What does the word "thankful" actually mean? Encarta defines the word thankful: 1. feeling gratitude: feeling or expressing gratitude 2. glad about something: glad or relieved about something "Praise the LORD! Oh, give thanks to the LORD, for He is good! For His mercy endures forever. Who can utter the mighty acts of the LORD? Who can declare all His praise?" Psalm 106:1-2 This Thanksgiving take the time to view the subject of "thankfulness" with a new focus. How has God blessed you this past year? Somtimes God doesn't answer our prayers the way that we think that He should. We forget that God sees our situation much better than we do and we can trust that he always has our best interest in mind. Do you ever find it difficult to be thankful? Sometimes situations in our lives can make being thankful seem impossible. However we can always find reasons to be thankful. Knowing that God is in control and that he has a purpose for our lives is a reason to be thankful. God blesses us in so many ways and often we fail to see just what He has done in our lives.
"Do not be anxious about anything, but in everything, by prayer and petition, with thanksgiving, present your requests to God." Phil. 4:6
That was a recent headline in the local paper and as I read the article tears flowed down my face. As I looked at the photograph of the beautiful, innocent child I became angry. How could a mother do such horrible things to this child? Evil, quite simply, will always be with us. So what are we going to do about it? Bad things happen to good people and good things happen to bad people. Precious innocent children will suffer in this world. Some will suffer with a terminal illness and others will be kidnapped and often murdered. On the other hand convicted felons will survive only to return to lives of crime after jail terms. God did not promise us justice in the world but he did demand it from us. In the Torah, we are commanded "an eye for an eye, a tooth for a tooth, a life for a life." This has never been read literally in Jewish interpretation. Rather, the Torah teaches us that you are to exact justice (tzedek: balance/fairness/equity). But how could one ever exact justice in the case of Shaniya Davis?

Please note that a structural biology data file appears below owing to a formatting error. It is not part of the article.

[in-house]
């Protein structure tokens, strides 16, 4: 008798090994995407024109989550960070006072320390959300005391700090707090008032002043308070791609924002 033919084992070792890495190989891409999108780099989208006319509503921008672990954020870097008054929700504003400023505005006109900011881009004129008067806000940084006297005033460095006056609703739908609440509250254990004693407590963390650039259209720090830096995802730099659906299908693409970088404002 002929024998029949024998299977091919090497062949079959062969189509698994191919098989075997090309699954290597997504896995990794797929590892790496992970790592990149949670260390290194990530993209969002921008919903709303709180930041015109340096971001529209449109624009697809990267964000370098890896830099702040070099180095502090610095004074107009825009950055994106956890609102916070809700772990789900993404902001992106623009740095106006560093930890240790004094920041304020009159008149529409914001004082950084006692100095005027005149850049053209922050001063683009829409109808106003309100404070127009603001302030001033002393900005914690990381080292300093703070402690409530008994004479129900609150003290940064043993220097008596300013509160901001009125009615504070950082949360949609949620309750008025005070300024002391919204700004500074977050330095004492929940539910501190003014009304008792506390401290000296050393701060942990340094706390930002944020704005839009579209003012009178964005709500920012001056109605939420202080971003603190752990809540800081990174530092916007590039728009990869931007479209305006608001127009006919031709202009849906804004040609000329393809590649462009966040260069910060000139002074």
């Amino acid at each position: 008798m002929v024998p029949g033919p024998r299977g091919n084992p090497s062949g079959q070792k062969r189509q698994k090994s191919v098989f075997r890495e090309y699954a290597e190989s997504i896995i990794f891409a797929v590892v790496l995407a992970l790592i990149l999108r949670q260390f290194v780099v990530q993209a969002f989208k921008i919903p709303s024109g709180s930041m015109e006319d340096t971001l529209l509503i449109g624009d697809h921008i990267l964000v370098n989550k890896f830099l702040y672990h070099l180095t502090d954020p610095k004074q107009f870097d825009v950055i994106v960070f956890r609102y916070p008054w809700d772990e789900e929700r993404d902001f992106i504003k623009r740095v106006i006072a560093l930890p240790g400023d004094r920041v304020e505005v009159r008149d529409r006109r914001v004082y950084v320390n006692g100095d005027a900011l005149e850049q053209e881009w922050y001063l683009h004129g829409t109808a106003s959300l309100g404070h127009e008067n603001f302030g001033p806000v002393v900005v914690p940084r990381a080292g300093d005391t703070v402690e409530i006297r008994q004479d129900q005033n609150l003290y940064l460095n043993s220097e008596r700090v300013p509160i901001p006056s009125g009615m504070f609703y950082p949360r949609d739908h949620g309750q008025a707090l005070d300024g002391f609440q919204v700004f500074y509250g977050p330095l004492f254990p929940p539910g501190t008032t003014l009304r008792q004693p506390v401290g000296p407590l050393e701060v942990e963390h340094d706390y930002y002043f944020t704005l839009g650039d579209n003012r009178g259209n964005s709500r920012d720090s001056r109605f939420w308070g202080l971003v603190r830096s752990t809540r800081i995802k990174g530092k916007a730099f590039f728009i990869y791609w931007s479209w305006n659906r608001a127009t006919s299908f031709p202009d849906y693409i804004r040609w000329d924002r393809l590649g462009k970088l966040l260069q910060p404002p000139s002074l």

When Jesus comes again, the glory of God will be abundantly manifest as he saves those who believe and visits justice on the wicked (2 Thes 1:4–12). For it is written, “Vengeance is mine,” says the Lord, “I will repay.”
There’s freedom in that truth. When you know that God will make all things right, and when He is done making all things right and dealing with every injustice, every atrocity, we will praise Him.